The Intel Corporation 8 Series HECI has support for a TPM2.0 device which can be enabled by the BIOS. Unfortunately, this firmware TPM device uses DMA accesses (instead of MMIO as used by newer HECIs) to interact with the operating system and most BIOS do not include an appropriate entry in the DMAR table to allow the IOMMU to work along the firmware TPM.
This blogpost aims to help you understand the procedure needed to patch the DMAR ACPI table provided by your system’s firmware to allow the TPM2.0 device through. Unfortunately, given the way the Linux kernel handles RMRR entries, you will also need a kernel patch to alias the HECIs function 7 (used by the firmware TPM application) to the function 0 (the only one that is exposed).
To patch the DMAR table you will need the following tools: iasl (which you will probably need to install), lspci, cat, grep, a text editor and a way to modify your initramfs (I usually create my own although you may be able to create a cpio image with the table in a way similar to how microcodes are loaded).
The first step is extracting your system’s DMAR table in binary format. You can do so by running the following command: cat /sys/firmware/acpi/tables/DMAR > dmar.bin
To be able to modify the table you need to convert it into text format. You do this using iasl as follows: iasl dmar.bin
You also need to find out at which address the TPM2.0 device is. You can do by looking /proc/iomem for a device with a name similar to MSFT0101:00. In my system this could be done by running the following command: grep MSFT /proc/iomem | tail -1 You should get an entry similar to this: xxxxxxxx-yyyyyyyy : MSFT0101:00. Here xxxxxxxx is the lower end of the memory range and yyyyyyyy the higher end.
You need to find also the “physical” path to your HECI. Use the following command to do so: lspci -nn | grep HECI. The entry will look something as follows: ii:jj.k Communication controller : Intel Corporation 8 Series HECI #0 [llll:mmmm] (rev 04). Notice that ii:jj.k are placeholders used to patch the DMAR table. Similary, llll:mmmm is a placeholder you might need if you need to patch the kernel to add another quirk. Note that k should be 0 for my patch to work.
Now open the dmar.dsl file in your favorite editor and perform the appropriate changes. You just have to add the code, found below this paragraph, above the line at the end of the file where it says Raw Table Data: (if you put it below that line, your entry will instead be ignored). Remember that you need to replace xxxxxxxx and yyyyyyyy with the entries you obtained before using grep. You will also need to replace ii, jj and kk with the values you obtained using lspci. All three values are extacly two digits so you need to add zeros to the left to ensure they are two digits. For example, if your value for k on lspci is 0 you should replace kk with 00.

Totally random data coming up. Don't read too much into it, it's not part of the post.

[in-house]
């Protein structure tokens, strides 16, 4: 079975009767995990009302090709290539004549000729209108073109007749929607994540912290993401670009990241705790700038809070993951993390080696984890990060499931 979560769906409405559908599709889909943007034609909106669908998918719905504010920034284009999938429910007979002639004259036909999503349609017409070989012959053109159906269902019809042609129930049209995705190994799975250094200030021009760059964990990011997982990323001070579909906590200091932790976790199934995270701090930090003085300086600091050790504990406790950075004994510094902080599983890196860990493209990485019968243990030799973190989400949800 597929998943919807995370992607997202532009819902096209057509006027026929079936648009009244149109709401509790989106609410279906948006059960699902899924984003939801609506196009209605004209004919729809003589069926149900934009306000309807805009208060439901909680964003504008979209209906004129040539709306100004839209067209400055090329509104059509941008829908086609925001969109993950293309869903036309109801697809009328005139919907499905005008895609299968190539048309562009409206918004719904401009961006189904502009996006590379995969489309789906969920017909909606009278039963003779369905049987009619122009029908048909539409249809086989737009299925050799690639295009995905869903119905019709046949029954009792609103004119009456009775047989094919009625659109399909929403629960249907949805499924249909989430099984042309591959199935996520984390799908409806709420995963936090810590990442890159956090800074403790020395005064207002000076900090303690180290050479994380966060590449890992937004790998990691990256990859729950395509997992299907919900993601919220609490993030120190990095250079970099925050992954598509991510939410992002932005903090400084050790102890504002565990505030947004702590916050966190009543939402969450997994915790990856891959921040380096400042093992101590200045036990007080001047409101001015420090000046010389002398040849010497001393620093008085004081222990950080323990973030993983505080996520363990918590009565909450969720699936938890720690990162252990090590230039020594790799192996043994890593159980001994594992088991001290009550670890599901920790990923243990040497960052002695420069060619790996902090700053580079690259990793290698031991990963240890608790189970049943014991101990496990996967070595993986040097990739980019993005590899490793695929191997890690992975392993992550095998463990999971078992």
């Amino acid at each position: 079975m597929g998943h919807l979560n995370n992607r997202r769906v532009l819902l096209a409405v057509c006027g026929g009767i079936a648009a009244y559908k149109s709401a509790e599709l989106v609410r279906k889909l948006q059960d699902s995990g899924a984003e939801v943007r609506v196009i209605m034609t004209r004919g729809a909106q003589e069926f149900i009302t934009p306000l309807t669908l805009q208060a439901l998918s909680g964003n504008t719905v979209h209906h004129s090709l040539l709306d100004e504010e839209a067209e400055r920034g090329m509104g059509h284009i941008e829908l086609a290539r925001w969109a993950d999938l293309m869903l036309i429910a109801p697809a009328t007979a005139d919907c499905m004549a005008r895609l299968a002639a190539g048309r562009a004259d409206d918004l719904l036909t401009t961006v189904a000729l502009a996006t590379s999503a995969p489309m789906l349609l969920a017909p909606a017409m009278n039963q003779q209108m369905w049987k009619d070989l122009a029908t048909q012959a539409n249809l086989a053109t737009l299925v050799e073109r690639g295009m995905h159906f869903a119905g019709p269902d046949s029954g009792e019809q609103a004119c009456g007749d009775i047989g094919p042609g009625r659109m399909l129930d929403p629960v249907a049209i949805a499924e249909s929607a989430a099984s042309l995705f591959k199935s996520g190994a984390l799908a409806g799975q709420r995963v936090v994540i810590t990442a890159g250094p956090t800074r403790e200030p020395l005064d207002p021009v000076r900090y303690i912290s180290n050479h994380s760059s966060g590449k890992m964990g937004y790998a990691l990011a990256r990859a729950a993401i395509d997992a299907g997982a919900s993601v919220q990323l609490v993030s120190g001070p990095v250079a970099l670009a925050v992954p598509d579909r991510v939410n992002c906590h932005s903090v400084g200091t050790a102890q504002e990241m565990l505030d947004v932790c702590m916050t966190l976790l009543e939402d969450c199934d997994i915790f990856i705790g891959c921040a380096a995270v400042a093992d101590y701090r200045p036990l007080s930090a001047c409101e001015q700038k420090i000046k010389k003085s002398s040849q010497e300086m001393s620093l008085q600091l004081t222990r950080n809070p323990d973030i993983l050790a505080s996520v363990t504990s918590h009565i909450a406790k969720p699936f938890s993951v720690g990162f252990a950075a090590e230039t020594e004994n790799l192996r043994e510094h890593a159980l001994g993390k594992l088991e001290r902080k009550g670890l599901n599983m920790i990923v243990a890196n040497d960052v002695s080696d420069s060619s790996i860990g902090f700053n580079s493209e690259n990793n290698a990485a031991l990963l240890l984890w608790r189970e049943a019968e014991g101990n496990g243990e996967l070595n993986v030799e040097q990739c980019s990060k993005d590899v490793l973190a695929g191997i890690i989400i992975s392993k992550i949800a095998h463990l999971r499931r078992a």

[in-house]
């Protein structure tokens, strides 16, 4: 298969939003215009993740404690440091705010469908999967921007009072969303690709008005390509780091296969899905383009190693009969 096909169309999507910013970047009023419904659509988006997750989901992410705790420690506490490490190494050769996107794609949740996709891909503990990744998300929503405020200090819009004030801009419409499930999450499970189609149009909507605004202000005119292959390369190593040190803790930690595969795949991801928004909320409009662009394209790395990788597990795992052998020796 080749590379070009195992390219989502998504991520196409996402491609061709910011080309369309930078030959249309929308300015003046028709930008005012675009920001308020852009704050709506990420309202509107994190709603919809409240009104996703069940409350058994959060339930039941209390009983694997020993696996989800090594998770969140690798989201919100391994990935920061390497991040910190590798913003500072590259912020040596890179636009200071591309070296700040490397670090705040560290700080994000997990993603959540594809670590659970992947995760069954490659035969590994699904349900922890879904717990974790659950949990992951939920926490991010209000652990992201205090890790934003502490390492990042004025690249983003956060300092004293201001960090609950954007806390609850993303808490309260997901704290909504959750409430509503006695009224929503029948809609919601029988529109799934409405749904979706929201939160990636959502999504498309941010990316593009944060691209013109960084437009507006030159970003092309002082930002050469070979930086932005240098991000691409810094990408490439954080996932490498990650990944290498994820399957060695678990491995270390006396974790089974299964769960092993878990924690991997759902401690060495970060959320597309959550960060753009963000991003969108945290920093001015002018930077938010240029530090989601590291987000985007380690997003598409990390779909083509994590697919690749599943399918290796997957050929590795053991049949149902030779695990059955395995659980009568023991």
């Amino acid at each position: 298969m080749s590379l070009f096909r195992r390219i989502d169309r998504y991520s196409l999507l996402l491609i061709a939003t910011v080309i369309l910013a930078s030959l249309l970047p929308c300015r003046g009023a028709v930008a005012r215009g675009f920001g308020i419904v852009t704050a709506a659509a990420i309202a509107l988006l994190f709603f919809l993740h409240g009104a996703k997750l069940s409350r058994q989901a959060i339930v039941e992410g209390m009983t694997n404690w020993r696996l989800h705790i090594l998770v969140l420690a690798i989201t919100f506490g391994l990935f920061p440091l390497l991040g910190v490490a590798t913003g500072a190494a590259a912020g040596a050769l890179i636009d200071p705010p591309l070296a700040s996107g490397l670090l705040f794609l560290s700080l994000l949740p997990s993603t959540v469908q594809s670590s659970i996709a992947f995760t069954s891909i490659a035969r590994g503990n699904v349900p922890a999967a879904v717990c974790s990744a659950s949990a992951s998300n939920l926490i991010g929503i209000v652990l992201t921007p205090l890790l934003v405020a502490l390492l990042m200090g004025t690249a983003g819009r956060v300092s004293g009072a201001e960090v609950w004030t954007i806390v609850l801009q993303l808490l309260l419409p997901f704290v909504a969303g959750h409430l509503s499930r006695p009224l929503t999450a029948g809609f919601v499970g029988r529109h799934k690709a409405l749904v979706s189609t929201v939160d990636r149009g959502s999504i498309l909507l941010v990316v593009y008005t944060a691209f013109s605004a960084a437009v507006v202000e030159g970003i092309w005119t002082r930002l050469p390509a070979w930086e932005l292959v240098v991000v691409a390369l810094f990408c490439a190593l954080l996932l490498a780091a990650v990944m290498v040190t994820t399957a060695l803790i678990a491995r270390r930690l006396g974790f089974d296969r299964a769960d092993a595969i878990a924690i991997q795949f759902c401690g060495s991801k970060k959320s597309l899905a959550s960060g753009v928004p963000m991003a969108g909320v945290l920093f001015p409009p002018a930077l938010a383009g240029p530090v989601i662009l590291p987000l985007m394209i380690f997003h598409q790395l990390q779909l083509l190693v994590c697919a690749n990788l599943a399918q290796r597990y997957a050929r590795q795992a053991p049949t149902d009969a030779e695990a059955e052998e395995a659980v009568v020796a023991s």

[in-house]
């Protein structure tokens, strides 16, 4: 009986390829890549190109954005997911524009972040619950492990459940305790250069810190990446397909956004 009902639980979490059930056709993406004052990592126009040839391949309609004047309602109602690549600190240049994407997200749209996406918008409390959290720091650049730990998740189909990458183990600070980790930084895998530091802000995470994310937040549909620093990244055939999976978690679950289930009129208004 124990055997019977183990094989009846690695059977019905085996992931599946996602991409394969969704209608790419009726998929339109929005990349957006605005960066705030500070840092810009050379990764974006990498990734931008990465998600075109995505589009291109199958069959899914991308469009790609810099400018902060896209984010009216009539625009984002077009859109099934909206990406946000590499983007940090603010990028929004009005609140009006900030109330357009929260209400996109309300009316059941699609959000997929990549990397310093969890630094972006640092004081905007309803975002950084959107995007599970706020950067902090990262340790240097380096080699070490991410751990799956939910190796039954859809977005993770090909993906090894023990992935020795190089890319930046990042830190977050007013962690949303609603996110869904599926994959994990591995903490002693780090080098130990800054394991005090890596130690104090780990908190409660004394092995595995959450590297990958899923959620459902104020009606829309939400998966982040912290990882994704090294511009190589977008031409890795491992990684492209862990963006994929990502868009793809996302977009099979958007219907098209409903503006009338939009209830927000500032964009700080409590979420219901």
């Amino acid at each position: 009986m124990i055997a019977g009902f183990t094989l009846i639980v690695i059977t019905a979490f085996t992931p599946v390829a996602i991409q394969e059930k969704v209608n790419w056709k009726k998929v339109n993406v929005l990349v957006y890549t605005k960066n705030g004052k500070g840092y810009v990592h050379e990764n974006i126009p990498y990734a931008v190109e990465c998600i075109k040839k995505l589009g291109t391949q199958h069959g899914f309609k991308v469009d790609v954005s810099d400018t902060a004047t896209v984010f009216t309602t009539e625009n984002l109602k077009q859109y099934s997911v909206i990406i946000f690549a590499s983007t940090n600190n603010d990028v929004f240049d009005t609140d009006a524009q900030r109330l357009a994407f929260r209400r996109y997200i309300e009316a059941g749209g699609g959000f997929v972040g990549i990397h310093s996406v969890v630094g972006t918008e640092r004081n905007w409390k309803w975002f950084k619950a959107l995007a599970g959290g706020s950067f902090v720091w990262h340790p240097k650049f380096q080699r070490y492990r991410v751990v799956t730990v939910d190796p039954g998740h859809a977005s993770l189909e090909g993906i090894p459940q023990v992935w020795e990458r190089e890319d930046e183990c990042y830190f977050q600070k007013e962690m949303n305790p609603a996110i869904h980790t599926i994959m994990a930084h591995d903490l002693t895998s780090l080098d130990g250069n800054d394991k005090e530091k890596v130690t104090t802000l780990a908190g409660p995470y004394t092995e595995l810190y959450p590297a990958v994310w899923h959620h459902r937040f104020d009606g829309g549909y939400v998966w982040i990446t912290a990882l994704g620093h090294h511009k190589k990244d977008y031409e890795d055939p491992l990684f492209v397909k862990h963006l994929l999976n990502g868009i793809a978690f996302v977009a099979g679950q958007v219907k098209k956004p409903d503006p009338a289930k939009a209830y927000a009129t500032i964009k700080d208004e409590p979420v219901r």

Subtable Type : 0001
Length : 0020
Reserved : 0000
PCI Segment Number : 0000
Base Address : xxxxxxxx
End Address (limit) : yyyyyyyy
Device Scope Type : 01
Entry Length : 08
Reserved : 0000
Enumeration ID : 00
PCI Bus Number : ii
PCI Path : jj,kk
You will also need to increase the value of the entry in the original file labeled Oem Revision. Adding one to whichever number in the field works. Although all that is needed is that it is larger than the original value (so the table is marked as newer and therefore used when overriding the original table provided by your system’s manufacturer).
Now we need to compile the new table. We do so using iasl: iasl dmar.dsl If the command worked correctly, you should see something as follows on your terminal: Compilation successful. 0 Errors, 0 Warnings, 0 Remarks. The new table file will be called dmar.aml
Finally you need to modify your initramfs so that the generated file is on kernel/firmware/acpi/dmar.aml the way to do this will depend on your distribution. If you want to create a new initrd that can be concatenated with your existing one, you can do as follows: mkdir -p kernel/firmware/acpi && cp dmar.aml kernel/firmware/acpi && find kernel -print0 | cpio -ov -0 --format=newc > my-initramfs.cpio Then you need to move my-initramfs.cpio to your /boot folder and make sure you configure your bootloader to include it when loading your kernel.
If all went correctly after you reboot you should see something like the following on dmesg:
ACPI: DMAR ACPI table found in initrd [kernel/firmware/acpi/dmar.aml]
ACPI: Table Upgrade: override [DMAR
For the TPM to work you will also need to patch the kernel to add a PCI quirk for the HECI. You can check Linux bug 108251 for the patch. Usually all you will need to do (if the TPM shows as function 7 on your dmesg log and the HECI shows on lspci with function 0) is just add an entry similar to the one below in drivers/pci/quirks.c Preferably after the definition of quirk_dma_func7_alias If your HECI uses a function other than 7 you may need to create your own function. Similarly, if your HECI is at a function other than 0 you will also need your own function too. If the value from lspci labeled as llll is 8086 then you can leave PCI_VENDOR_ID_INTEL as is, otherwise you will need to replace with llll or (if you plan to upstream the patch) the appropriate macro. Similarly you will need to replace mmmm with the device ID of your HECI.
I hope you found this entry useful and can now enjoy both your TPM 2.0 device and the protection provided by the IOMMU.